My back hurts when I visit exhibitions these days. It must be a sign of getting old. Usually I find it intensely frustrating as physical discomfort distracts me from my visual and intellectual enjoyment. But not in the Fitzwilliam Museum’s new show ‘Silent Partners’. In a narrative about the progress of the mannequin in human history ‘from function to fetish’ it added that extra dimension to be reminded of the physical experience of my body in the space.
‘Silent Partners’ looks at how the uncanny presence of the artist’s mannequin has changed from the 16th to 21st centuries. The ‘lay figure’ has developed from being a necessary but embarrassing tool used by almost every artist but never acknowledged (and never intentionally evident in a painting) to a conscious element of modern art, intended to comment on the nature of human life. Along the way, 19th-century artists grappled with criticism of stiff mannequin poses evident in their works, before embracing the use of the wooden model as a silent presence in the room. A particularly striking group of paintings shows mannequins counterposed with classical busts, in a conversation between antiquity and modernity, the eternal nature of, but changing attitude to, the human body.
This is an enjoyably interdisciplinary show. From the introductory section on the emergence of the mannequin in western art, the role of anatomical models in studying the human body is emphasised. An exquisite Auzoux papier-mâché model takes its place alongside Old Master drawings, polychrome saints, manufacturing patterns and wooden models. Likewise, the 19th-century paintings that began to acknowledge the mannequin within the studio are juxtaposed with contemporaneous French treatment for hysteria, in which hypnosis essentially turned women into living mannequins arranged for medical photography.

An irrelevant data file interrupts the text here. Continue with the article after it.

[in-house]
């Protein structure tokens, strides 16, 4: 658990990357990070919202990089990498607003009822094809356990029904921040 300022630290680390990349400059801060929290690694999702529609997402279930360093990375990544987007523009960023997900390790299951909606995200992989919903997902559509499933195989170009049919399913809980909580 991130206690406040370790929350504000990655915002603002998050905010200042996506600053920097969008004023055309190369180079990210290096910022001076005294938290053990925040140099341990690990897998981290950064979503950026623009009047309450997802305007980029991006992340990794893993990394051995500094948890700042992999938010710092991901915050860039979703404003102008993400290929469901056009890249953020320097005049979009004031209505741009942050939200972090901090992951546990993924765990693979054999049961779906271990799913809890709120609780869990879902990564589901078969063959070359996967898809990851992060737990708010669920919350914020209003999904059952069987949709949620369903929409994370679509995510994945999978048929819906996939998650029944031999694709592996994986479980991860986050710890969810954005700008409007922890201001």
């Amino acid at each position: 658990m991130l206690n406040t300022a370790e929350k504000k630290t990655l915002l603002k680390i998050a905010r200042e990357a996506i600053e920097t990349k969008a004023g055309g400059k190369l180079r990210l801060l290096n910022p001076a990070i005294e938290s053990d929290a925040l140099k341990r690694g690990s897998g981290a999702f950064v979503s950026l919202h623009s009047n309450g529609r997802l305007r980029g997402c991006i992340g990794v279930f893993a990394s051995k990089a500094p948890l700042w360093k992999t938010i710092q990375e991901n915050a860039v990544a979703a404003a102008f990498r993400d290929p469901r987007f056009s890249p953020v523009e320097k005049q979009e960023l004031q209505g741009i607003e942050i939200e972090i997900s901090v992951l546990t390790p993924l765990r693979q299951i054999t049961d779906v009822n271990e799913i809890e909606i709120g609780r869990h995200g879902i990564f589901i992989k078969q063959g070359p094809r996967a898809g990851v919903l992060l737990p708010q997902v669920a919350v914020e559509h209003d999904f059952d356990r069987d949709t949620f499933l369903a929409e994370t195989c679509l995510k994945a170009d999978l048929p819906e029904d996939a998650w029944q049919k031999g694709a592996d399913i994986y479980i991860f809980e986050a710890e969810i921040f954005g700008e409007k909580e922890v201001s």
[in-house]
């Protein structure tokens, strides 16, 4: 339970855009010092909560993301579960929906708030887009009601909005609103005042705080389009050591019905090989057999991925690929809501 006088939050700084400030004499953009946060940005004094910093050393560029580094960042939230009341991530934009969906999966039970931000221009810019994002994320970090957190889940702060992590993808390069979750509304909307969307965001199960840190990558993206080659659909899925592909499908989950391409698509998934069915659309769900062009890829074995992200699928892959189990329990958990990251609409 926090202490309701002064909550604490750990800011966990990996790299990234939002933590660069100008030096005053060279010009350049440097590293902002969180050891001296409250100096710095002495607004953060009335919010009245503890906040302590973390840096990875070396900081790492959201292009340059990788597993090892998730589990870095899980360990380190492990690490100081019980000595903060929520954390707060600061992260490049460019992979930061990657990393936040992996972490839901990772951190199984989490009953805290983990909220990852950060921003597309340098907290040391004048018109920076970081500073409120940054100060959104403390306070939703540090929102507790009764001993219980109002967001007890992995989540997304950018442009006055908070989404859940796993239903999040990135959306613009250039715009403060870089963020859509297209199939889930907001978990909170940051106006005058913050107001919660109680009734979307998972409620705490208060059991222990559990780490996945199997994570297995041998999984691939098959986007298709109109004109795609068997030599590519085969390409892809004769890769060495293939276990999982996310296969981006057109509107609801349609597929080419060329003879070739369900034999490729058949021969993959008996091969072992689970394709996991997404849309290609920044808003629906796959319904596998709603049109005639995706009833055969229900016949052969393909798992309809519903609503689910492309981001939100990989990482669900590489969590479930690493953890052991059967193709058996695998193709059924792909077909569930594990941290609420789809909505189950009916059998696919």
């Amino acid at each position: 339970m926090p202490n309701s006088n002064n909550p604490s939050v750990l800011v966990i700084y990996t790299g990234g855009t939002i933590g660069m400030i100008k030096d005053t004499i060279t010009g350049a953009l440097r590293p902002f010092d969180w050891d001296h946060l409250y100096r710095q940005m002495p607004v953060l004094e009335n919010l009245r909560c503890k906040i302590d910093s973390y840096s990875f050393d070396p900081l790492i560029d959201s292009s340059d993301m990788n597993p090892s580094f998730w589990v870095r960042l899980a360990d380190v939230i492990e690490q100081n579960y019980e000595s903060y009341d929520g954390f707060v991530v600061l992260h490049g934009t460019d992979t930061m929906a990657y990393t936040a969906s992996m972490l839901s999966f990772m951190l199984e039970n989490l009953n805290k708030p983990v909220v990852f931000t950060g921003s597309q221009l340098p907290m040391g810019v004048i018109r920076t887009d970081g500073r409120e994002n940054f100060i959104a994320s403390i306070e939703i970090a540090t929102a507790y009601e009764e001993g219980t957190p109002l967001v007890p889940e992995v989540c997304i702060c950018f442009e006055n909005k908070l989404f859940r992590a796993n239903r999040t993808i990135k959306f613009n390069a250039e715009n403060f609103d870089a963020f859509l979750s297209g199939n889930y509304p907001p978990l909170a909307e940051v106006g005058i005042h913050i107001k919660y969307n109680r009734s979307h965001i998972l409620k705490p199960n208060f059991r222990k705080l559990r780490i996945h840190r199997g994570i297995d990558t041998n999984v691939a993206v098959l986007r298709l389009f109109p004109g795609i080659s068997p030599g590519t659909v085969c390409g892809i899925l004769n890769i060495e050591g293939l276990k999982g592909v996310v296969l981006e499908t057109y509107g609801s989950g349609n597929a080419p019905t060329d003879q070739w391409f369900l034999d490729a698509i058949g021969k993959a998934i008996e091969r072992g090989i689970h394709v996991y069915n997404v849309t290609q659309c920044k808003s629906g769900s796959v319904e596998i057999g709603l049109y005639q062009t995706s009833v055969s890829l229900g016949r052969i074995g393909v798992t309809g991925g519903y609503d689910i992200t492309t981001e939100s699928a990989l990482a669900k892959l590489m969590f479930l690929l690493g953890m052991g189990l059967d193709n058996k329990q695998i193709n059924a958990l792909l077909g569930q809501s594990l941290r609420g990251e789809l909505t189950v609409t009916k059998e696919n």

Inevitably it is the female body that is at the centre of the narrative as the site of fascination and fetish. As the introductory text puts it so beautifully, mannequins ‘manipulated the viewer’s emotions, just as they did the jointed figure’. Women’s own relationship with their silent counterparts is considered in the context of the emergence of luxury dolls and fashion mannequins. But it is the Surrealists, Giorgio de Chirico, Oskar Kokoschka, and finally the Chapman Brothers that bring home the uncanny nature of the objects in the show. Their figures are re-contextualised, reduced to simple shapes or to exaggerated sexual features, and even mutilated. They become actively repellent versions of the body, rather than simply unnerving.
A ‘spine’ of different mannequins runs down the centre of the two main rooms, connecting up what is at times a slightly overwhelming display, dense with text. I found myself increasingly aware of other visitors in the space, seen through glass cases and around frozen torsos. In the quiet exhibition space, the relationship of silently absorbing audience and silently watching exhibits brought home the narrow gap between real and imagined figures. We all construct and manipulate our bodies.
‘Silent Partners’ is at the Fitzwilliam Museum, Cambridge, until 25 January 2015.
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